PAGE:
What Next: The AfCFTA in Context

A triumph! Despite one of the biggest economies in Africa cancelling their trip to Kigali, the signing of the AfCFTA went ahead as planned. The absence of Nigeria did not deter other leaders from attending, particularly from other economic giants on the continent such as South Africa and Kenya, who were represented by their respective Heads of States.

The AfCFTA is the first agreement of this size to be concluded by the continental leaders. Now that the leaders have signed this agreement, what next?

At Kigali Rwanda, three documents were set to be signed:

  1. The AfCFTA (framework agreement),
  2. The Kigali Declaration and
  3. The Agreement on the Free Movement of Persons

Overall, 50 signatures out of 55 were obtained; 44 for the AfCFTA Framework Agreement, 47 for the Kigali Declaration and 30 signatures for the Agreement on the Free Movement of Persons. Forty-four Member States (indicated in the map above in blue) signed the AfCFTA while six Member States signed the Kigali Declaration only (indicated in red on the map). The remaining five Member States (indicated in the map above in green) did not attend or sign any of the agreements. But what sets the Kigali Declaration apart from the Framework Agreement?
For Heads of State and other delegates that do not have the executive authority to sign a trade agreement like the AfCFTA into law, the Kigali Declaration serves as an instrument that shows their support and solidarity for the agreement. Once processes at home are cleared, the Framework Agreement can then be signed. The agreement will only come into force after 22 signatures is coupled with 22 ratifications. Member States that signed the agreement have 160 days in which to ratify the agreement, while those that have not signed have 160 days to sign the agreement.

Of the five SACU members, only Swaziland signed the AfCFTA and the Kigali Declaration while the remaining members (South Africa, Botswana, Namibia and Lesotho) signed the Kigali Declaration. South Africa cited its parliamentary process as the main reason for not signing the Framework Agreement, but only the Kigali Declaration. In terms of section 231 of the Constitution of the Republic of South Africa, the negotiating and signing of all international agreements is the responsibility of the national executive. As such, “an international agreement binds the Republic only after it has been approved by resolution in both the National Assembly and the National Council of Provinces.” The AfCFTA requires ratification and just signing the agreement is not sufficient. Thus, for South Africa, the AfCFTA needs to go through a parliamentary process before it can be ratified. The 160-day hourglass is already running out for South Africa.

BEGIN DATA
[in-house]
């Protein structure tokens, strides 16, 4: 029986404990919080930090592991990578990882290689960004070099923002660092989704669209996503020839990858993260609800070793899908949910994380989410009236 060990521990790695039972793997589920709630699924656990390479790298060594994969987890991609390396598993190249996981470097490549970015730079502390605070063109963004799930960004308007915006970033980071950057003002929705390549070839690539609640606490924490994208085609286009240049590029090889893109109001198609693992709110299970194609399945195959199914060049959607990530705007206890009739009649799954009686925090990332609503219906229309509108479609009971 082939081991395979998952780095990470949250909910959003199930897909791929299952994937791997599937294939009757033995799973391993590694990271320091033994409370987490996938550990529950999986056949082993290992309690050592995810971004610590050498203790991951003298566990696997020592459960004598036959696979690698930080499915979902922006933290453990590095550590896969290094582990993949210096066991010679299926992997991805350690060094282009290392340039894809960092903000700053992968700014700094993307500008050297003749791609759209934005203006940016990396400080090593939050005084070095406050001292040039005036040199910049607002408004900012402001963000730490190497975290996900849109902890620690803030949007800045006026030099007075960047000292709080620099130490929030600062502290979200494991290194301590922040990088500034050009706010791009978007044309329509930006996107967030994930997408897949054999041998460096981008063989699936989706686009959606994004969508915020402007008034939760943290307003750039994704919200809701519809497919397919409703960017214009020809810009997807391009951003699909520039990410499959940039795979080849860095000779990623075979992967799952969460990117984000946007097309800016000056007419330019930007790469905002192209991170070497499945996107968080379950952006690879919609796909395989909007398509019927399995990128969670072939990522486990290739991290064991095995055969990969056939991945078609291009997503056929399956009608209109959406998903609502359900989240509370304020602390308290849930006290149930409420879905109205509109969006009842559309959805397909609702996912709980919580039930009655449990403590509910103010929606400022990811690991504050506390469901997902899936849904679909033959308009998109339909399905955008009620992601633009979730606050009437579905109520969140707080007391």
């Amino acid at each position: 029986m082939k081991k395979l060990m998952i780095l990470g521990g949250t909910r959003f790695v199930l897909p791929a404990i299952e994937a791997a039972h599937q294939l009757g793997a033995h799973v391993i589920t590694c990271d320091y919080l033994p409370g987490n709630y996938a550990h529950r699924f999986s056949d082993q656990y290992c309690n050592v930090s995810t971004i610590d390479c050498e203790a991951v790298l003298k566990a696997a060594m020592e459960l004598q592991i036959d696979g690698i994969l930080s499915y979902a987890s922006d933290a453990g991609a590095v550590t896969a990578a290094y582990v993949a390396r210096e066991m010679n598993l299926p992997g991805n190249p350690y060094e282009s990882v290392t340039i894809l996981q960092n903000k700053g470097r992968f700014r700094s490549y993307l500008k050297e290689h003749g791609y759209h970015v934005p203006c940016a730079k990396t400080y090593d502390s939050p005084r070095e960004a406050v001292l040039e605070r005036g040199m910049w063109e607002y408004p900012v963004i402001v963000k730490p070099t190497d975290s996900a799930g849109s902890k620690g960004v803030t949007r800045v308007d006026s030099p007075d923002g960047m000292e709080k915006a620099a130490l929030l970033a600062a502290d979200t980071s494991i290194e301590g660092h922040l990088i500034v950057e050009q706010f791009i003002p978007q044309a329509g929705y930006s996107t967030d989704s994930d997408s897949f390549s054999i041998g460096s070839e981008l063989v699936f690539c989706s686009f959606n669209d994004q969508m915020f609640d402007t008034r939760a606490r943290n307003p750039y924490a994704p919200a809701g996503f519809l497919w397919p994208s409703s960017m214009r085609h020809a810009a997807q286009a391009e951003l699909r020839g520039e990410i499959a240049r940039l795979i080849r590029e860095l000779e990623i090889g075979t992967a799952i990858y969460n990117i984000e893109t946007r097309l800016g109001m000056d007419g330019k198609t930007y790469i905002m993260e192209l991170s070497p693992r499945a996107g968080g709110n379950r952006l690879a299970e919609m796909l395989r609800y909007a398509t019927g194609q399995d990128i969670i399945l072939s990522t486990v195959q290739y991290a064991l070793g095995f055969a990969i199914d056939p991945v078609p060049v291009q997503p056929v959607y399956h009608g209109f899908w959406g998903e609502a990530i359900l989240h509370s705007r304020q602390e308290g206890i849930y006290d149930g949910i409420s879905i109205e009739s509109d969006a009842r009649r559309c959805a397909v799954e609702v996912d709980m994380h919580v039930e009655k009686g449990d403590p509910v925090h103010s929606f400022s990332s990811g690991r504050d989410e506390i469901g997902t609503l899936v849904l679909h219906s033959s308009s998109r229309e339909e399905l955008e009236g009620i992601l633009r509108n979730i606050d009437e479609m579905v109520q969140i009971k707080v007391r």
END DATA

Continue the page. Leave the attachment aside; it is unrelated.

SACU members that did not sign the agreement may be politically motivated, in that they follow in the footsteps of South Africa as SACU members. However, the government of Botswana cited the unfinished status of the AfCFTA annexes – the Protocol on Trade in Goods and Services – as a motivating factor. They further cited that the AfCFTA has to go through a consultative and constitutional process designated for treaty making according to Botswana laws. At the time of publication there were no official statements from Namibia or Lesotho on why they did not sign the agreement.

However, Nigeria’s absence is still baffling. As the news media cover the President’s official line on his cancelation, being one of labour union appeasement, another reason that may have been overlooked by many is President Buhari’s protectionist campaign promoting local products. President Buhari’s not signing the agreement may be in line with an opposition to the CFTA that will open Nigeria’s markets to foreign goods, hindering local entrepreneurship and encouraging dumping of finished goods. But will Nigeria remain on the fringes while the rest of the continent moves ahead in negotiating the outstanding provisions?

The signing of the AfCFTA sets the wheels in motion for Africa’s integration process and boosting intra-African trade. But with Africa’s two biggest economies yet to insert their signatures, the first dissenters might just be harbingers for what’s yet to come as we await the critical mass of ratifications and the outstanding negotiations. Overall the rest of Africa is sending a positive message to the other members that the agreement will enter into force and carry on forward.

Photo credit: GovernmentZA on VisualHunt / CC BY-ND

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